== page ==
But sometimes these ideal scenarios don’t pan out, and you know that a child is returning to a challenging environment: “You just have to accept that you’ve done your bit. You need to have faith in the system and trust it will be the right decision”. Which is probably easier said than done…
Does foster caring lead to adoption?
Bec is quite firm about the fact that foster care is not a means to adopt a child; they’re quite different processes. She never considered foster caring as a way to grow her family. Sometimes, though, it does happen. The courts prioritise what is best for the child, which may mean placing the child in the permanent care of his/her long-term foster family.
Does the birth mother have access visits during the foster care period?
Safety is paramount. Depending on the scenario, the birth parent(s) may or may not have access visits. The access visits are hosted away from the foster carer’s home, usually at the foster care agency’s offices. Understandably, these visits can be quite traumatic for the child (and the birth parent(s)).
Are clothes or supplies provided for the children? Do foster carers receive an allowance to care for children?
Often, children arrive only with clothes they’re wearing – maybe a few nappies, but that’s it. Some agencies receive donations, so can then provide items such as blankets, formula or car seats – but not always. It’s easier for Bec, who still owns prams, cots and other equipment from her own babies.
Carers receive a variable daily allowance depending on the age of the child. But it’s not much. Often Bec races out to buy nappies and formula, and the total cost exceeds their allowance – but they’re not in it for the money. However, Bec doesn’t believe that foster carers should be out-of-pocket for the costs involved in looking after a foster child. And importantly, potential carers shouldn’t be excluded because they don’t have the financial means.
How would you describe the average foster carer?
There is no ‘normal’. The 2016 Foster Carer Census showed that household income varies widely, with around 25% of carers coming from each of the four income brackets. Just over one third of all foster families has a heritage other than Australian.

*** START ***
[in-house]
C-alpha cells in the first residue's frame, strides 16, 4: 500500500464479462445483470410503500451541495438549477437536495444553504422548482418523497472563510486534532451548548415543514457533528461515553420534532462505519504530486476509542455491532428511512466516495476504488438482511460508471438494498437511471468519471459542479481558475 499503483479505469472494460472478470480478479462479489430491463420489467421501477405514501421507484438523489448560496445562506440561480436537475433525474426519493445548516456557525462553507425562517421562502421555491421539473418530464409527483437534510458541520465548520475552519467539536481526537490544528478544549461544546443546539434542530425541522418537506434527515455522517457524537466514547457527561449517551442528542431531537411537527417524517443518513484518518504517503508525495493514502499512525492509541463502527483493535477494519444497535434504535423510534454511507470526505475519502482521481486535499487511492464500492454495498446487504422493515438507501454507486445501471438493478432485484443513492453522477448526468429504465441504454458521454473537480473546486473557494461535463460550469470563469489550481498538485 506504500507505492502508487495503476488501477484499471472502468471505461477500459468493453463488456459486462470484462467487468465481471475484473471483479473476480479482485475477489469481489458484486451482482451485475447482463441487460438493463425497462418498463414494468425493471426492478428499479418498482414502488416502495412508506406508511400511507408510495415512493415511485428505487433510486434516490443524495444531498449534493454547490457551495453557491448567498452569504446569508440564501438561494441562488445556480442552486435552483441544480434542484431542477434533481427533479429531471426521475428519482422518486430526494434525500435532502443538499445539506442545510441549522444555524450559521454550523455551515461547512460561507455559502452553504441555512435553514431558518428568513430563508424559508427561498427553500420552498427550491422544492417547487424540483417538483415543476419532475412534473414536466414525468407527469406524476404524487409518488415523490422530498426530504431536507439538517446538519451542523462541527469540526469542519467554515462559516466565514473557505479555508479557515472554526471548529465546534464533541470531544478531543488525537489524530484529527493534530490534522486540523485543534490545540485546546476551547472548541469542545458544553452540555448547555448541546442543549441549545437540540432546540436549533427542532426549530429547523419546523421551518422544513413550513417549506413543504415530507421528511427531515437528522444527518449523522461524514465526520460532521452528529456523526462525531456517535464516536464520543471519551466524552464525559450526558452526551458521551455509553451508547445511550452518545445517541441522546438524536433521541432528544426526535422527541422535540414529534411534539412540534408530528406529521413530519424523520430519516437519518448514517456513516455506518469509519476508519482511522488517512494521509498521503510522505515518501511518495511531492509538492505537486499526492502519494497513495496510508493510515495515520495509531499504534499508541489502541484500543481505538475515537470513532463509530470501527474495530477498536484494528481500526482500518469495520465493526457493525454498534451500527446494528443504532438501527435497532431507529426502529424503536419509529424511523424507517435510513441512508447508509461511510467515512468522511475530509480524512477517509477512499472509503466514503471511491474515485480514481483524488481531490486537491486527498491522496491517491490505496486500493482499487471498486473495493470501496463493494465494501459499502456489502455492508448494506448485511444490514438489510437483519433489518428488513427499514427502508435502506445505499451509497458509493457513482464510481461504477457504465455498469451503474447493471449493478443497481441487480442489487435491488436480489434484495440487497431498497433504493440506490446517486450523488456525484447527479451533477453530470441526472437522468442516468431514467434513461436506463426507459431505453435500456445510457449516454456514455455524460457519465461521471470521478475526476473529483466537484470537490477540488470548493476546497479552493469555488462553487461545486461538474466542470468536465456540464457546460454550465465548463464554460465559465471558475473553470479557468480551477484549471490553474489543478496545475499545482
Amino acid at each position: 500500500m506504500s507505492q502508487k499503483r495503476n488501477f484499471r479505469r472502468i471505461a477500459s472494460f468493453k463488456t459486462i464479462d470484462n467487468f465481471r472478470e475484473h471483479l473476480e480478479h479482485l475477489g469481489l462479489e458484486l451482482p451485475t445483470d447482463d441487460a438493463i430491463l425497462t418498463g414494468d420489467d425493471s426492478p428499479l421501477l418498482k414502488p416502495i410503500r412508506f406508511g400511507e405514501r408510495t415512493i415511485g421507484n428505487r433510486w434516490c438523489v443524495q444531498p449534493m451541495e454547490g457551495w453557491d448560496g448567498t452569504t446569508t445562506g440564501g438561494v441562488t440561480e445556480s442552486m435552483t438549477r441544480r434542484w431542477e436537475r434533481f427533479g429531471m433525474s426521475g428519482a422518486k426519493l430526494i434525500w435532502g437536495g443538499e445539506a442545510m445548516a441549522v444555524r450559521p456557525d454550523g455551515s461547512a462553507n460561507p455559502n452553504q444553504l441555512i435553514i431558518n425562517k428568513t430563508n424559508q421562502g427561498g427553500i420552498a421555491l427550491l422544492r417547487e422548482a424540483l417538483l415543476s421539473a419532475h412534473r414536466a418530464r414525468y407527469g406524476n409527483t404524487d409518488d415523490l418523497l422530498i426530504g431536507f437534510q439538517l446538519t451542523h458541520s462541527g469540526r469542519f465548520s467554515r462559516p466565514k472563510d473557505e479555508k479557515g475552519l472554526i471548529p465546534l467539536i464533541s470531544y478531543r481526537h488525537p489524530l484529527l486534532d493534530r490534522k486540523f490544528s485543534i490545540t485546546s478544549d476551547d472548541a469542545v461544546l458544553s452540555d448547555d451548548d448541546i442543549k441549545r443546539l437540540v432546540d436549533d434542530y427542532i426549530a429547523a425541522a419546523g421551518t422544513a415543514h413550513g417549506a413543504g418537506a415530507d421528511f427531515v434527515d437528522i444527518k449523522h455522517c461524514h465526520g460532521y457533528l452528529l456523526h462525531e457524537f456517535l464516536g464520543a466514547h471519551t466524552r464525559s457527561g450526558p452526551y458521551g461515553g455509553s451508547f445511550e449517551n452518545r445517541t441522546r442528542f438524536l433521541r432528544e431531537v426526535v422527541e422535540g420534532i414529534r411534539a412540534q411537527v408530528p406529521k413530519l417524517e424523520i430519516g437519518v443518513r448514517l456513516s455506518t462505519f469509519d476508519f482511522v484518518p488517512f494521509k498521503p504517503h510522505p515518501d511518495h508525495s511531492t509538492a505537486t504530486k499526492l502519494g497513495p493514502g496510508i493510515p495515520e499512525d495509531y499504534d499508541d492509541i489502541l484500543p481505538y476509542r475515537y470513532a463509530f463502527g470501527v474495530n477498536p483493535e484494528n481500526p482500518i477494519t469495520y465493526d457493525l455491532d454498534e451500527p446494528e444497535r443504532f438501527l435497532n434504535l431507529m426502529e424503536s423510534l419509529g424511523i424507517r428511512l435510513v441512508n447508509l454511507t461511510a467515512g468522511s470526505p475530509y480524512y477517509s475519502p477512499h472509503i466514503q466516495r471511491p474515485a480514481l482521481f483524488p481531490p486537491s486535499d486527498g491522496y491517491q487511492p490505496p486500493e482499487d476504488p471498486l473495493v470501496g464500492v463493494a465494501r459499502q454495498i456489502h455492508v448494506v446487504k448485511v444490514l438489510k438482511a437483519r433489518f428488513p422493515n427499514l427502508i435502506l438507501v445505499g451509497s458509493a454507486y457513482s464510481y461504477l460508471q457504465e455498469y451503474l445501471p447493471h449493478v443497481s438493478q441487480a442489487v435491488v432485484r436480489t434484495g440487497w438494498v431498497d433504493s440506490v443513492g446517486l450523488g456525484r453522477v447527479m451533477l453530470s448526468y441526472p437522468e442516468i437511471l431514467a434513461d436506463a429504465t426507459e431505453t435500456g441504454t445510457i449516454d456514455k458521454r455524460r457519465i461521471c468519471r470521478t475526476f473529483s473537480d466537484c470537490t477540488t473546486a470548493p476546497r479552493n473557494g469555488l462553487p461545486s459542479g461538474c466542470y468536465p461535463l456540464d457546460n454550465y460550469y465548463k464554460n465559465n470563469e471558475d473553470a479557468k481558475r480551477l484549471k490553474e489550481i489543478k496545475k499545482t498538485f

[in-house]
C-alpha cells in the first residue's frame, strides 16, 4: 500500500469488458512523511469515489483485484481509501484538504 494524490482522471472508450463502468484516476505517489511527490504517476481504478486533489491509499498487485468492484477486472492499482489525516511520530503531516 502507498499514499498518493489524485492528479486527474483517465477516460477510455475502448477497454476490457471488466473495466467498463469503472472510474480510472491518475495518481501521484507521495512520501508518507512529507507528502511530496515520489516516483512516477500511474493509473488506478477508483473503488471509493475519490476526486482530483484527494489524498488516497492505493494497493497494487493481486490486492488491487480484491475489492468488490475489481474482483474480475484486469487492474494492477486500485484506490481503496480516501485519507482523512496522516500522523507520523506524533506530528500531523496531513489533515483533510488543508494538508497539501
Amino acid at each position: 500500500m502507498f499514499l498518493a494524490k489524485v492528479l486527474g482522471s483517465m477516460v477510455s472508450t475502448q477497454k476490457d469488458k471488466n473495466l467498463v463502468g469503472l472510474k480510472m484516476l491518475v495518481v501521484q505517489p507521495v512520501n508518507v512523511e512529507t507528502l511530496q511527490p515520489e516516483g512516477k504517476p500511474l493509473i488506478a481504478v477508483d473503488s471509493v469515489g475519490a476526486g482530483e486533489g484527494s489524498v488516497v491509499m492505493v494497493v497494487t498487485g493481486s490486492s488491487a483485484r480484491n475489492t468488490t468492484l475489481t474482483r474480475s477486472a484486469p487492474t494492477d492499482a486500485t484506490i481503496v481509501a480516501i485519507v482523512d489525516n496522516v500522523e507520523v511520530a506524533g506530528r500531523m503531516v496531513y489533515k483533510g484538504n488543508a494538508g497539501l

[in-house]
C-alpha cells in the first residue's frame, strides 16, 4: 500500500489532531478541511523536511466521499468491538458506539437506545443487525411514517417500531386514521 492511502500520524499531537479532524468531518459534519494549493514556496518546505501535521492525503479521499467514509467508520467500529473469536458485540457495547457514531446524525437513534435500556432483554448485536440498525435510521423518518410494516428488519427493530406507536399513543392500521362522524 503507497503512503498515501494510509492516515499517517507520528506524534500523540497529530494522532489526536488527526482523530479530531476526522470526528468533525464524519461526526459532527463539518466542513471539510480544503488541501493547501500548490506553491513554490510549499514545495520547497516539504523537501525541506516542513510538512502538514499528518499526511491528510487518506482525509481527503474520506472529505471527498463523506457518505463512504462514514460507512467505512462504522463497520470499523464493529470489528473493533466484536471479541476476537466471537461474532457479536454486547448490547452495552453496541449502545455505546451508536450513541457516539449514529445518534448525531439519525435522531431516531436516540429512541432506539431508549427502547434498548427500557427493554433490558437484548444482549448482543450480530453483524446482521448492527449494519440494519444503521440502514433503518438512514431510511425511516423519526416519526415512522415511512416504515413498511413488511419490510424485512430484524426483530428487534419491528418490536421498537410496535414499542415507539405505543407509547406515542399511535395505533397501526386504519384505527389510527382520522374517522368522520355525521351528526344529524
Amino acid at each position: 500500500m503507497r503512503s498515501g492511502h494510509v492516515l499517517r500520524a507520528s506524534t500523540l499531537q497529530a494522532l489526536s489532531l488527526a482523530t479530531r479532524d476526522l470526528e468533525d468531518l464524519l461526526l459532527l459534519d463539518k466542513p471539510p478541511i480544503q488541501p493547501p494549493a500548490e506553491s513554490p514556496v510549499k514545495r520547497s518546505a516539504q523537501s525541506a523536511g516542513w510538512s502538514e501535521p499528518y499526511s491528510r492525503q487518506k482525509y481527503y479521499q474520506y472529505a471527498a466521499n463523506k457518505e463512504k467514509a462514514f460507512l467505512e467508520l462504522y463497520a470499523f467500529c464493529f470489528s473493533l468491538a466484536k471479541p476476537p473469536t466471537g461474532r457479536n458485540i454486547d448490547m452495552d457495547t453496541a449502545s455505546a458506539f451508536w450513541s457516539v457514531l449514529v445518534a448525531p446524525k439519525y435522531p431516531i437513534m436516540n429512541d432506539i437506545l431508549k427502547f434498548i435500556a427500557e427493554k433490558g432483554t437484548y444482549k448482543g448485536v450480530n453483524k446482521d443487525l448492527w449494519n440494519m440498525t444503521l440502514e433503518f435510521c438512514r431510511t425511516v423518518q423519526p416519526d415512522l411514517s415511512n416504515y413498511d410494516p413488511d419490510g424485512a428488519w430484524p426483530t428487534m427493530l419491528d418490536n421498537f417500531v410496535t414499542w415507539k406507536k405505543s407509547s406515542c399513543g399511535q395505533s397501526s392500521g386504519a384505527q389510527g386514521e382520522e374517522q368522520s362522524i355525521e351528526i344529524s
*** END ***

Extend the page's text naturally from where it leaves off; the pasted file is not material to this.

The need for foster carers is so great that there are few restrictions, as long as you meet the initial application process. Around one third are single (either divorced, widowed or never partnered) and 15% are retired.
If you work full time, it’s more of a juggling act, but still possible. Childcare centres often find positions at short notice for foster children.
What sort of support is available for carers?
Agencies organise support groups and social functions, such as movie nights, which provide opportunities to meet other people in similar situations. Also, since learning about Bec’s experiences, some of her own friends are now foster carers – and this provides additional support within her existing friendship circle. In order for foster carers to retain their registration, they must complete a couple of training sessions each year.
What has been the impact on your family?
Bec’s girls love having a foster baby in their care: “It's been great, and really helped them develop a caring aspect to their personality. But it’s become a bigger juggling act since we had our third child: we’re in and out of the car more often, with more appointments and commitments.”
Bec is also back at work three days a week, which makes it more challenging. Some days, she can’t accept a child when asked; but the agency always understands, with no questions asked. They simply phone the next person on their list.
What is your advice to people considering foster care?
If you’re looking to become a foster carer and you already have a partner/family, you all need to be 100 percent on board – even for each placement. “It’s very tough to do it on your own, when you have your own kids. It’s disruptive, but what you get back in return is so worth it.”
You can never be too patient or caring. These kids have experienced so much, and you’ll never know the full extent of their suffering. “There are nights when I’ve held a crying baby for hours, and I’m softer on these babies than I was with my own.” There’s definitely no controlled crying for any of the children in her care – it’s hugs all the way. And on the flipside, Bec once cared for a child who never cried. Afterwards, the agency worker explained: “The really neglected babies never cry, because they’ve learned that no one ever responds to their cries”. It’s heartbreaking.
As we wrapped up our interview, we told Bec that she was completely amazing and inspiring – but Bec is very humble and insists, “I’m not amazing; the foster kids are the amazing ones”.
If you’ve been inspired by Bec’s story, then please visit the website below. Victoria is crying out for more foster carers.
What could be more rewarding than helping a vulnerable child in need?
Or call The Mackillop Foster care hotline 1300 791 677 or email email@example.com
Below are some additional references regarding foster care:
Difference between emergency and respite care: http://www.fosteringconnections.com.au/what